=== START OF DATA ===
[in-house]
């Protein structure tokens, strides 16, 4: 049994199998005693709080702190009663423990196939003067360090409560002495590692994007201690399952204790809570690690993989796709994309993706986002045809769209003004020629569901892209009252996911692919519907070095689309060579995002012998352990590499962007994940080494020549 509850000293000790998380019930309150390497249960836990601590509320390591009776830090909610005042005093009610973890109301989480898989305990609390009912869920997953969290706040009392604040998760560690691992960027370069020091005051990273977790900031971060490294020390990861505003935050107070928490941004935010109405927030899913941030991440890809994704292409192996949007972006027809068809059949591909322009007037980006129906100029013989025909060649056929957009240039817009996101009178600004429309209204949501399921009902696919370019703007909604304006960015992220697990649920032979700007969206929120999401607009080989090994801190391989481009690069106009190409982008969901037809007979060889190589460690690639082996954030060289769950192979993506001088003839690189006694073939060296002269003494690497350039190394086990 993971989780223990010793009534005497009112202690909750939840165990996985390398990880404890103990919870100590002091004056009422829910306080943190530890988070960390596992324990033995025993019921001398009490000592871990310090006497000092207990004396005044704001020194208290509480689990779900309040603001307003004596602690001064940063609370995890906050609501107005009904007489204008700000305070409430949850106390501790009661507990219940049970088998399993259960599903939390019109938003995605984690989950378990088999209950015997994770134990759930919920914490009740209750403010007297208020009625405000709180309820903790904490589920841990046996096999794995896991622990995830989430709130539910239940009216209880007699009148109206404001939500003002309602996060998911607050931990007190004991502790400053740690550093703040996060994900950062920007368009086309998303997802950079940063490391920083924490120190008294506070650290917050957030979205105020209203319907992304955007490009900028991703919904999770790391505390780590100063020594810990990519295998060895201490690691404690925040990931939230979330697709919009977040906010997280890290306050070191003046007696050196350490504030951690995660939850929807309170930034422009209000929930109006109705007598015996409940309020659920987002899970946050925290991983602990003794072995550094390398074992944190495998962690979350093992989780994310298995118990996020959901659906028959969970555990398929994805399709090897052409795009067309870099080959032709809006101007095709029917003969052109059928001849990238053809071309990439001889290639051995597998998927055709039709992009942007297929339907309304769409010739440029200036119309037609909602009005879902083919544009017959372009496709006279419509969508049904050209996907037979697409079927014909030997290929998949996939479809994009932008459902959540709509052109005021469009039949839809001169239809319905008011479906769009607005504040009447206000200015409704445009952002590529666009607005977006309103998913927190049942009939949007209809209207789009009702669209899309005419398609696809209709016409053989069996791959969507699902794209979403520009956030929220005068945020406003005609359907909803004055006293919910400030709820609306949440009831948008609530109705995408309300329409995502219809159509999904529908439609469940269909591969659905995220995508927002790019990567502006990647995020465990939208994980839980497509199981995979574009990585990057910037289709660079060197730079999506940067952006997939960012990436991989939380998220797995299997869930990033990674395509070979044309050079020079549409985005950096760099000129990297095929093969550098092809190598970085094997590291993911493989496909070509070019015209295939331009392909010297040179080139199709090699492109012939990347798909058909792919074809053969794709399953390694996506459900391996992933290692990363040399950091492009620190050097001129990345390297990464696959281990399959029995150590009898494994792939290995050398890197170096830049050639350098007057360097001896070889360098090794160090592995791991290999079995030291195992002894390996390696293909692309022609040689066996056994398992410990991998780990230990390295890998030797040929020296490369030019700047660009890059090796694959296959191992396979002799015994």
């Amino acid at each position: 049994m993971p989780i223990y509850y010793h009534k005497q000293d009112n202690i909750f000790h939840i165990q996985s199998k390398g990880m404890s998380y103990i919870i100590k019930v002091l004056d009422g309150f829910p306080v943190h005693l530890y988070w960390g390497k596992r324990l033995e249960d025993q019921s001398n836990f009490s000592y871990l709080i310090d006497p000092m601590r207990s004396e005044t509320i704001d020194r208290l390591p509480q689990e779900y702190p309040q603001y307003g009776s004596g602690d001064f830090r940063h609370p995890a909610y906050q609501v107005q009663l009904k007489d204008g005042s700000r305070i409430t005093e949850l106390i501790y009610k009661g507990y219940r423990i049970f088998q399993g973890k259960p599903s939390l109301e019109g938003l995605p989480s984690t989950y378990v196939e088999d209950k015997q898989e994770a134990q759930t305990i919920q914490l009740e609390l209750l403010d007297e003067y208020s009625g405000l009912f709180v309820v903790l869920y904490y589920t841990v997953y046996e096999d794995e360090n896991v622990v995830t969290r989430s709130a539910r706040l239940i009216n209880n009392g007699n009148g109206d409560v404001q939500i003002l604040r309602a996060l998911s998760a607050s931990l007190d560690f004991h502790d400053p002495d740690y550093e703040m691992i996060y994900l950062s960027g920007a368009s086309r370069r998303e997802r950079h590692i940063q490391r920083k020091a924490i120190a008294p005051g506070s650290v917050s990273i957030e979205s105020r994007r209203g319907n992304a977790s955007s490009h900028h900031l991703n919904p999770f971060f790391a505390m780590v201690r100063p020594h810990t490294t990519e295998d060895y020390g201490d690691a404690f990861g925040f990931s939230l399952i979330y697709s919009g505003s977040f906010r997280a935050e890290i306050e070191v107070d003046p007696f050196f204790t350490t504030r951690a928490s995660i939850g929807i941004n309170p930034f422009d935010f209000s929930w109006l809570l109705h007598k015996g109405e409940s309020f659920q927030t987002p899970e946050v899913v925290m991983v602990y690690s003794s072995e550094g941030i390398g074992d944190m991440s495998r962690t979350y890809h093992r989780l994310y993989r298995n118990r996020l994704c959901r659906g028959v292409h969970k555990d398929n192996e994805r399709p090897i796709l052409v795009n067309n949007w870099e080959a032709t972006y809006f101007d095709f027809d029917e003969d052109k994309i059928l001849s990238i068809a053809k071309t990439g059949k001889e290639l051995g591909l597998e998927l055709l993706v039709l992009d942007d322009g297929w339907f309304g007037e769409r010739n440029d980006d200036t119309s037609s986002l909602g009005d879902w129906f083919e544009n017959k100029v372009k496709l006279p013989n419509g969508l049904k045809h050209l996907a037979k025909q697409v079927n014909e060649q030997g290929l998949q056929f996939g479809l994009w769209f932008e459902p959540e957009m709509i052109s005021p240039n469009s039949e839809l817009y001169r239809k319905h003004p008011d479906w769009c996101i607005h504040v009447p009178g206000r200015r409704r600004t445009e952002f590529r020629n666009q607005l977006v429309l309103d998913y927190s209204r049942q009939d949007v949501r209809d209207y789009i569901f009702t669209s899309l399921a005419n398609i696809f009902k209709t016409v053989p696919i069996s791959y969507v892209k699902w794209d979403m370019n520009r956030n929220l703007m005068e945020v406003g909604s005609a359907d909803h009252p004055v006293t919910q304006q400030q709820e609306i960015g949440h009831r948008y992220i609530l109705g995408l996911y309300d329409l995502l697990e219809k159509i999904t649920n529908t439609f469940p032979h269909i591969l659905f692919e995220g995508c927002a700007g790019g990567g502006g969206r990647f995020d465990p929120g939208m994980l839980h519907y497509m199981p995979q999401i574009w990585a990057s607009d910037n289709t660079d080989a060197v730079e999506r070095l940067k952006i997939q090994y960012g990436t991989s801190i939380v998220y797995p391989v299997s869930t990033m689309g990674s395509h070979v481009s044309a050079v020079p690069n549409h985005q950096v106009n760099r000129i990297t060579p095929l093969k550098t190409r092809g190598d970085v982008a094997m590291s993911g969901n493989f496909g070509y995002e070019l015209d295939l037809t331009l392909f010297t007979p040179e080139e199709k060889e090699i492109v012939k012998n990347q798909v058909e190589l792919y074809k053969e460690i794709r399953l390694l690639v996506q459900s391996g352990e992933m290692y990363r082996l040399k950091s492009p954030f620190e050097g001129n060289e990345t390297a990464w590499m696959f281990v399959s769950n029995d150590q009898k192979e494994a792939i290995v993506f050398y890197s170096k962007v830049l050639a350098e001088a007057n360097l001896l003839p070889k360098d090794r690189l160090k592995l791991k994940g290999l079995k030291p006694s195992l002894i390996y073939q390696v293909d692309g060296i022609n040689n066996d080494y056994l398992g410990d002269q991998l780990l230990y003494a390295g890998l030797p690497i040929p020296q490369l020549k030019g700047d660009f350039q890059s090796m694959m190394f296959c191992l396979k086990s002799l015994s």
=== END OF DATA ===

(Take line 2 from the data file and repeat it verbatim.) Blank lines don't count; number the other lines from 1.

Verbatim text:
């Protein structure tokens, strides 16, 4: 049994199998005693709080702190009663423990196939003067360090409560002495590692994007201690399952204790809570690690993989796709994309993706986002045809769209003004020629569901892209009252996911692919519907070095689309060579995002012998352990590499962007994940080494020549 509850000293000790998380019930309150390497249960836990601590509320390591009776830090909610005042005093009610973890109301989480898989305990609390009912869920997953969290706040009392604040998760560690691992960027370069020091005051990273977790900031971060490294020390990861505003935050107070928490941004935010109405927030899913941030991440890809994704292409192996949007972006027809068809059949591909322009007037980006129906100029013989025909060649056929957009240039817009996101009178600004429309209204949501399921009902696919370019703007909604304006960015992220697990649920032979700007969206929120999401607009080989090994801190391989481009690069106009190409982008969901037809007979060889190589460690690639082996954030060289769950192979993506001088003839690189006694073939060296002269003494690497350039190394086990 993971989780223990010793009534005497009112202690909750939840165990996985390398990880404890103990919870100590002091004056009422829910306080943190530890988070960390596992324990033995025993019921001398009490000592871990310090006497000092207990004396005044704001020194208290509480689990779900309040603001307003004596602690001064940063609370995890906050609501107005009904007489204008700000305070409430949850106390501790009661507990219940049970088998399993259960599903939390019109938003995605984690989950378990088999209950015997994770134990759930919920914490009740209750403010007297208020009625405000709180309820903790904490589920841990046996096999794995896991622990995830989430709130539910239940009216209880007699009148109206404001939500003002309602996060998911607050931990007190004991502790400053740690550093703040996060994900950062920007368009086309998303997802950079940063490391920083924490120190008294506070650290917050957030979205105020209203319907992304955007490009900028991703919904999770790391505390780590100063020594810990990519295998060895201490690691404690925040990931939230979330697709919009977040906010997280890290306050070191003046007696050196350490504030951690995660939850929807309170930034422009209000929930109006109705007598015996409940309020659920987002899970946050925290991983602990003794072995550094390398074992944190495998962690979350093992989780994310298995118990996020959901659906028959969970555990398929994805399709090897052409795009067309870099080959032709809006101007095709029917003969052109059928001849990238053809071309990439001889290639051995597998998927055709039709992009942007297929339907309304769409010739440029200036119309037609909602009005879902083919544009017959372009496709006279419509969508049904050209996907037979697409079927014909030997290929998949996939479809994009932008459902959540709509052109005021469009039949839809001169239809319905008011479906769009607005504040009447206000200015409704445009952002590529666009607005977006309103998913927190049942009939949007209809209207789009009702669209899309005419398609696809209709016409053989069996791959969507699902794209979403520009956030929220005068945020406003005609359907909803004055006293919910400030709820609306949440009831948008609530109705995408309300329409995502219809159509999904529908439609469940269909591969659905995220995508927002790019990567502006990647995020465990939208994980839980497509199981995979574009990585990057910037289709660079060197730079999506940067952006997939960012990436991989939380998220797995299997869930990033990674395509070979044309050079020079549409985005950096760099000129990297095929093969550098092809190598970085094997590291993911493989496909070509070019015209295939331009392909010297040179080139199709090699492109012939990347798909058909792919074809053969794709399953390694996506459900391996992933290692990363040399950091492009620190050097001129990345390297990464696959281990399959029995150590009898494994792939290995050398890197170096830049050639350098007057360097001896070889360098090794160090592995791991290999079995030291195992002894390996390696293909692309022609040689066996056994398992410990991998780990230990390295890998030797040929020296490369030019700047660009890059090796694959296959191992396979002799015994």